MIDiA’s Mulligan discounts these numbers because, he says, “broadcast radio still relies on reach measurement, and reach measurement traditionally overmeasures. If you’re in a shop and radio is playing in the background, you are part of radio’s audience,” he explains. “If a friend is driving you to work and has the radio on, you might not be listening, but you are counted as part of radio’s audience. It’s overplaying the picture, and this, I think, is dangerous,” he continues. “The truth will catch up to you.
“If I were a radio exec, I would be less concerned about trying to paint the picture of, ‘Look how big my residual audience is,’ and more concerned about, ‘Where is my business going to be in five years’ time if today’s teenagers aren’t using radio anymore?'”
Audio usage in automobiles will almost certainly be a leading indicator of radio’s future. A 2019 study by MusicWatch, a research and analysis firm dedicated to the music and entertainment industries, shows that collectively, Spotify, Apple Music, Amazon Prime, SiriusXM and Pandora accounted for 47 percent of in-car music listening, compared with 28 percent for AM/FM radio (see chart). MusicWatch managing partner Russ Crupnick predicts the streaming and satellite radio percentage to grow. “Younger people understand, even if they’re driving a car that’s 10 years old, how to connect their phones via Bluetooth, and when they get that newer car, the auto manufacturers have done that for them,” he says. For those who drive newer and luxury models, he adds, “streaming levels seem to be through the roof.”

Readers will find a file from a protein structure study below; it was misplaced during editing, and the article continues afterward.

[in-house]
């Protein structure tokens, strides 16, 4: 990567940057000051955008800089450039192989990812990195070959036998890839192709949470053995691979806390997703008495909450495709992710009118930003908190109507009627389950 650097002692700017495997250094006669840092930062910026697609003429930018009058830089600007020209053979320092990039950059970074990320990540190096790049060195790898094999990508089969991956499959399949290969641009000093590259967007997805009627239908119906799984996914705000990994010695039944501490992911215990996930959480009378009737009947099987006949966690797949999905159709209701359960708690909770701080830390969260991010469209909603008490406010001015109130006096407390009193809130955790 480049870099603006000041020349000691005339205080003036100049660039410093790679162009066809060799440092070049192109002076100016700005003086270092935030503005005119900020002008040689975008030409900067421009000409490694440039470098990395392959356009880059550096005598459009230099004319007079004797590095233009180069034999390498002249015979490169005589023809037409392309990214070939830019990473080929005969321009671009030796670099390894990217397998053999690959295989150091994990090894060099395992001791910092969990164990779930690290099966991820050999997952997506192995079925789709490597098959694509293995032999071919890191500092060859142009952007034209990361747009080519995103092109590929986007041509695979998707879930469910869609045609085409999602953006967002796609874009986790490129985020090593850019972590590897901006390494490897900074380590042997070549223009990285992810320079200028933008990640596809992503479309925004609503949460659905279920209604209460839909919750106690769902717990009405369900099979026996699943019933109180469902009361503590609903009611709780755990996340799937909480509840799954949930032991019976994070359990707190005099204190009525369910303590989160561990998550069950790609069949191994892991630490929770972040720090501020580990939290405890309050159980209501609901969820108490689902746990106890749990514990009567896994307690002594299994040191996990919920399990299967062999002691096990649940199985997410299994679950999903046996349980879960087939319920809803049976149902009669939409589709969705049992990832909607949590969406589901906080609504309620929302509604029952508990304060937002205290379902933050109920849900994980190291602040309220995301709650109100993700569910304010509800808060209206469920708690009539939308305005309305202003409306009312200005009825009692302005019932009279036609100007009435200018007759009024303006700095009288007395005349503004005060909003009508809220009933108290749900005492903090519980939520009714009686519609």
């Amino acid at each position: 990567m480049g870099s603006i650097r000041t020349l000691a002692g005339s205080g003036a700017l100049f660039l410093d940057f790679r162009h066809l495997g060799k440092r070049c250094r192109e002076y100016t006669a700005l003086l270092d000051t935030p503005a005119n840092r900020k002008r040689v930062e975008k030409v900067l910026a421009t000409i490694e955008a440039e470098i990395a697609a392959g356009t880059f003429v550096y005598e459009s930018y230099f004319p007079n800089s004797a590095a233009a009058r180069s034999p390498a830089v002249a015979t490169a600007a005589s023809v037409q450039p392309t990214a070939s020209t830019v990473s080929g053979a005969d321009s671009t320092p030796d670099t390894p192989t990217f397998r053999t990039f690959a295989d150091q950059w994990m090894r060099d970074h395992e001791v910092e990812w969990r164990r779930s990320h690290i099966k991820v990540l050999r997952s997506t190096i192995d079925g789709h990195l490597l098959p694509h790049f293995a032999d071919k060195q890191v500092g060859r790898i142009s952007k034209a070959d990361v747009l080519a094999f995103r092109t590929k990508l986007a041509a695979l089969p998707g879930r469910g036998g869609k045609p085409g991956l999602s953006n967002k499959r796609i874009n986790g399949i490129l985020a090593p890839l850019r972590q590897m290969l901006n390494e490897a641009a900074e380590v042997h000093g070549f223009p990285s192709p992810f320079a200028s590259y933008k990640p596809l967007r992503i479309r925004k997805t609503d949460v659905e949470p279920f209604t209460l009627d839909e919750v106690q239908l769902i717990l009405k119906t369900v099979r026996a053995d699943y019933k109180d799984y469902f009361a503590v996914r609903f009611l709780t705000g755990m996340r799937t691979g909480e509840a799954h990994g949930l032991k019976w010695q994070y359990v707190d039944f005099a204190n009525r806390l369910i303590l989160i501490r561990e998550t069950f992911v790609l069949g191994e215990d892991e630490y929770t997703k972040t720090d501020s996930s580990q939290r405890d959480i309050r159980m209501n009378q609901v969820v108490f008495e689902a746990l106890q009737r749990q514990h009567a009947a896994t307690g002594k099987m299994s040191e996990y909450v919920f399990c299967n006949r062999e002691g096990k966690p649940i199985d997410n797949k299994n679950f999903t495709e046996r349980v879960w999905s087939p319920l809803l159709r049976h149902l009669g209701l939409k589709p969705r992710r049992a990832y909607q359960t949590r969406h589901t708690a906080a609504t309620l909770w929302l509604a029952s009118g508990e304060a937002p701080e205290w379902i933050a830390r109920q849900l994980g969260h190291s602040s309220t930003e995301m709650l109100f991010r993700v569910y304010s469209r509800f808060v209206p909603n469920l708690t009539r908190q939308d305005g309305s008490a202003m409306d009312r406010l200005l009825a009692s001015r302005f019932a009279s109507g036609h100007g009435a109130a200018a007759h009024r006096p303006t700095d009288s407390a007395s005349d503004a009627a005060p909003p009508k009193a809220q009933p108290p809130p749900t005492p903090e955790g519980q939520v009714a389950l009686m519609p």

Pessimism over radio’s prospects did not deter Liberty Media, which already holds stakes in SiriusXM, Pandora and Live Nation, from acquiring roughly 5% of iHeartMedia in the second quarter (after scaling back an initial $1.2 billion offer for 40 percent) by purchasing $284 million of the radio giant’s debt as part of its Chapter 11 restructuring. Liberty CEO Greg Maffei echoes Pittman’s contention that iHeart’s massive debt and capital structure do not reflect the overall health of the company. Fixing iHeart’s financial weaknesses is “the kind of thing we’d like to think we’re good at,” says Maffei, who has a track record of buying troubled music-business companies and turning them around. The broadcast-radio business is “obviously not without its challenges,” but has “really interesting potential,” he says.